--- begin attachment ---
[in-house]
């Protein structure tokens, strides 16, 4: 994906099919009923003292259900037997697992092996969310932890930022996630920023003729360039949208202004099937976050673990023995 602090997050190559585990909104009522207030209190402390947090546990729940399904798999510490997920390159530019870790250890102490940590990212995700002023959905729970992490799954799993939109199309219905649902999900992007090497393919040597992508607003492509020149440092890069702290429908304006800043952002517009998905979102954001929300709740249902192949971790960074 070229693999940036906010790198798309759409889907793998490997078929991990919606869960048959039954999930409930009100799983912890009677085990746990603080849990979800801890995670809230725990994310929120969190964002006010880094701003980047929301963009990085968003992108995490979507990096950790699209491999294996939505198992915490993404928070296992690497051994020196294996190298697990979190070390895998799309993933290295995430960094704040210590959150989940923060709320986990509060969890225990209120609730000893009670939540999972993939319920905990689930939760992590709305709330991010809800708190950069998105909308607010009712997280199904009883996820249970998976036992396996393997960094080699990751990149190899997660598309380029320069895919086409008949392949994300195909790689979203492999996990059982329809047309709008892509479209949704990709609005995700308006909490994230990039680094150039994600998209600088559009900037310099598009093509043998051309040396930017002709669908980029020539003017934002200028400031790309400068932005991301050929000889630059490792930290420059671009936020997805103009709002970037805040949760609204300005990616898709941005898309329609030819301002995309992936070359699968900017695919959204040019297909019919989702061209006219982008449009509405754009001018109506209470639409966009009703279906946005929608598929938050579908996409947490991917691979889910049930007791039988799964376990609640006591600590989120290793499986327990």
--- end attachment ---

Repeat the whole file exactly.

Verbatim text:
[in-house]
């Protein structure tokens, strides 16, 4: 994906099919009923003292259900037997697992092996969310932890930022996630920023003729360039949208202004099937976050673990023995 602090997050190559585990909104009522207030209190402390947090546990729940399904798999510490997920390159530019870790250890102490940590990212995700002023959905729970992490799954799993939109199309219905649902999900992007090497393919040597992508607003492509020149440092890069702290429908304006800043952002517009998905979102954001929300709740249902192949971790960074 070229693999940036906010790198798309759409889907793998490997078929991990919606869960048959039954999930409930009100799983912890009677085990746990603080849990979800801890995670809230725990994310929120969190964002006010880094701003980047929301963009990085968003992108995490979507990096950790699209491999294996939505198992915490993404928070296992690497051994020196294996190298697990979190070390895998799309993933290295995430960094704040210590959150989940923060709320986990509060969890225990209120609730000893009670939540999972993939319920905990689930939760992590709305709330991010809800708190950069998105909308607010009712997280199904009883996820249970998976036992396996393997960094080699990751990149190899997660598309380029320069895919086409008949392949994300195909790689979203492999996990059982329809047309709008892509479209949704990709609005995700308006909490994230990039680094150039994600998209600088559009900037310099598009093509043998051309040396930017002709669908980029020539003017934002200028400031790309400068932005991301050929000889630059490792930290420059671009936020997805103009709002970037805040949760609204300005990616898709941005898309329609030819301002995309992936070359699968900017695919959204040019297909019919989702061209006219982008449009509405754009001018109506209470639409966009009703279906946005929608598929938050579908996409947490991917691979889910049930007791039988799964376990609640006591600590989120290793499986327990």